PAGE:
With the support of CKSCP, the Adamsons led two trips to Kharkiv in 2010 and 2011 with WHS students, and Professor Bulba sent two groups of university students to stay with Wyoming families and to volunteer at Ronald McDonald House, homeless shelters, and other outreach programs. The Adamsons and the students who traveled to Kharkiv have stayed in touch with their Ukrainian friends.

“The Wyoming/Kharkiv student exchange program was formed to build relationships between the two cities, and these friendships have endured,” says Wes Adamson. “Chris and I are heartbroken about the current struggle of our ‘Ukrainian family’ and others whom we have come to know and love. Ukrainians are kind, resilient, and passionate about their country. Now the entire world knows what we learned during our exchanges.”

The trip to was the first time Grace Brown, a WHS junior in 2010, had traveled outside the United States. “I remember being nervous to go abroad, and did not know what to expect,” Grace says. “I was met with the warmest and kindest people and culture; we immediately connected, shared stories, and made friendships. That trip transformed my worldview. I am forever thankful for the love and kindness that was extended to us during our time in amazing Ukraine.”

Student Exchanges Inspire Commitment to Sister City Program

Wyoming residents Ann and Mark Lampe first connected with the Sister City Program when they hosted Kharkiv students in 2010. The Lampes have continued to host students and Open World delegates visiting Cincinnati, and Ann was inspired to serve on the CKSCP board. “Mark and I have had wonderful experiences with hosting,” she says, “and the more we learned, the more we got involved and connected. It’s these connections that make watching the destruction of so difficult. These are people we know and love.”

Return Visit to Wyoming with Pleas for Help

has participated in several exchange programs with students from Kharkiv, dating back to 1993, in collaboration with CKSCP. The exchanges are an opportunity for Ukrainian students to live with American families and experience American education and culture.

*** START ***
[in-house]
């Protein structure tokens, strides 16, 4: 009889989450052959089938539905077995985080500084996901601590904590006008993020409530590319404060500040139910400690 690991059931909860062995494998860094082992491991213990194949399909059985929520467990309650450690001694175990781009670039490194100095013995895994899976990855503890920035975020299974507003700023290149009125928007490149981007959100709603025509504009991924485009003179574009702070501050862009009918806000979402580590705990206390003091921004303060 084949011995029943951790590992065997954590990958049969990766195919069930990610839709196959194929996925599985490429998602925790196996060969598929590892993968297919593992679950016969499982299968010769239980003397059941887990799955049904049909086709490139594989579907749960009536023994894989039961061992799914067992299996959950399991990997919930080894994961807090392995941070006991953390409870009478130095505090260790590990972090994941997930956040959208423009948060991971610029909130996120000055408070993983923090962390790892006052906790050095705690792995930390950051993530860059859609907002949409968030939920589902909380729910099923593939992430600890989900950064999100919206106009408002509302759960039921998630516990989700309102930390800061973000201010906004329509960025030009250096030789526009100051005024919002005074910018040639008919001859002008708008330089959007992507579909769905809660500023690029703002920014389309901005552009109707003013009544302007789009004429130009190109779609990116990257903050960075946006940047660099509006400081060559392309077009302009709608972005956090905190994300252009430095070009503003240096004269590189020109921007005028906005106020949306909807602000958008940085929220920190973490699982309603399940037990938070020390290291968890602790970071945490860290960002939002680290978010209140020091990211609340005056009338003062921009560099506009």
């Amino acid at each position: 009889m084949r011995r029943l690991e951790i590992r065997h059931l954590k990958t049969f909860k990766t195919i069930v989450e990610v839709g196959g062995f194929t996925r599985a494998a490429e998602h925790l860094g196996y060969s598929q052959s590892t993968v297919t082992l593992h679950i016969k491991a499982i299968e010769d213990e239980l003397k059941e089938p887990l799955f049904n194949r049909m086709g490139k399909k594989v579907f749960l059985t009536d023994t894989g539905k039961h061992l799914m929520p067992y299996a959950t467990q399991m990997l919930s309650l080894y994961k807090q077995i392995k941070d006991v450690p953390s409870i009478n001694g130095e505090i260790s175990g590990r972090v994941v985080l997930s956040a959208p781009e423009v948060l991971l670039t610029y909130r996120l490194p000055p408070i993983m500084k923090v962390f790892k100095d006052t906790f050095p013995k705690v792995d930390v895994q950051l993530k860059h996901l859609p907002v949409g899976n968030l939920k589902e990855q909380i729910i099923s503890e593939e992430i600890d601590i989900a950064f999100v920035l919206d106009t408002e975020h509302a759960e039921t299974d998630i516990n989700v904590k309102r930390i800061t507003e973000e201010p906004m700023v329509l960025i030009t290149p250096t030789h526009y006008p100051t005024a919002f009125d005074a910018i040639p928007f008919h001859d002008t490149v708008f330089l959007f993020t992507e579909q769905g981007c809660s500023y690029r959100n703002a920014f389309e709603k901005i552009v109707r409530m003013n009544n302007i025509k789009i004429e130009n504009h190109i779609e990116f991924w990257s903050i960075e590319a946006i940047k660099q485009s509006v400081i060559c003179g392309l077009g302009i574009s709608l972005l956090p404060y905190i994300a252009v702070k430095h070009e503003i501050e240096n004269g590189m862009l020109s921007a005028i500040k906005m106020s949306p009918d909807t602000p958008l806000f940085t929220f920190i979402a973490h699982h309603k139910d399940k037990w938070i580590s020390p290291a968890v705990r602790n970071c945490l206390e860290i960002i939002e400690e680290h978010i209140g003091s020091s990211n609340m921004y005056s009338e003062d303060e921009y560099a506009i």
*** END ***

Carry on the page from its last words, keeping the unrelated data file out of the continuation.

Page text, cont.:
An exchange program sponsored by the Cincinnati-Kharkiv Sister City Partnership brought together high school students from Wyoming and Kharkiv, Ukraine.

Anastasiia Miroshnikova is one of the Kharkiv students who spent a month with a Wyoming family and attended WHS in a 2018 exchange. She has returned to Wyoming, but this time her visit is due to the need to flee a destroyed city. Anastasiia was recently interviewed on WLWT, where she described the desperate conditions in Kharkiv and her journey to escape. She has started a fundraiser to buy medical supplies for the Ukrainian military. You can watch her interview here and learn more about her fundraising project here.

Many Wyoming residents are eager to help, and assistance is needed on many levels. The Promote Wyoming Commission is making a donation to Matthew 25: Ministries to support humanitarian aid, and other fundraisers initiated by Wyoming residents are dedicated to help their friends in Kharkiv reach safety outside of Ukraine.

You can learn more about the Cincinnati-Kharkiv Sister City Partnership’s mission and activities, read current updates with residents of Kharkiv, and read a post by Anastasiia on the CKSCP website.